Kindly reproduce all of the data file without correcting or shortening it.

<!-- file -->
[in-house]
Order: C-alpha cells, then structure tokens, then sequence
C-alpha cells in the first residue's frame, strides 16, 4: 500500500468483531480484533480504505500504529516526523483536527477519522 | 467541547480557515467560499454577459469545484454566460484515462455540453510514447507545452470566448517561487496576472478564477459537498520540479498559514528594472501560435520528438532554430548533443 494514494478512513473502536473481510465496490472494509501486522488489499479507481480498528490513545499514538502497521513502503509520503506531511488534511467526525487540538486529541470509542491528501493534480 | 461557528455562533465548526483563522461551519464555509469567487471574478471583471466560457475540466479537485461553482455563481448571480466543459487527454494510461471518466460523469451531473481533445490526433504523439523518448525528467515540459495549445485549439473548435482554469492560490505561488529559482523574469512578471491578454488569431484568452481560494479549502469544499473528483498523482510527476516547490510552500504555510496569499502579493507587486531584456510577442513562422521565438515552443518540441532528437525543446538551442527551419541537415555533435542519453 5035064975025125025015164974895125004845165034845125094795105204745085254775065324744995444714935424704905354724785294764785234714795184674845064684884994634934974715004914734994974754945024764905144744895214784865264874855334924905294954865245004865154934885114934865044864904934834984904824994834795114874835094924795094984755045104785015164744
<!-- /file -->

[in-house]
Order: C-alpha cells, then structure tokens, then sequence
C-alpha cells in the first residue's frame, strides 16, 4: 500500500468483531480484533480504505500504529516526523483536527477519522 | 467541547480557515467560499454577459469545484454566460484515462455540453510514447507545452470566448517561487496576472478564477459537498520540479498559514528594472501560435520528438532554430548533443 494514494478512513473502536473481510465496490472494509501486522488489499479507481480498528490513545499514538502497521513502503509520503506531511488534511467526525487540538486529541470509542491528501493534480 | 461557528455562533465548526483563522461551519464555509469567487471574478471583471466560457475540466479537485461553482455563481448571480466543459487527454494510461471518466460523469451531473481533445490526433504523439523518448525528467515540459495549445485549439473548435482554469492560490505561488529559482523574469512578471491578454488569431484568452481560494479549502469544499473528483498523482510527476516547490510552500504555510496569499502579493507587486531584456510577442513562422521565438515552443518540441532528437525543446538551442527551419541537415555533435542519453 5035064975025125025015164974895125004845165034845125094795105204745085254775065324744995444714935424704905354724785294764785234714795184674845064684884994634934974715004914734994974754945024764905144744895214784865264874855334924905294954865245004865154934885114934865044864904934834984904824994834795114874835094924795094984755045104785015164744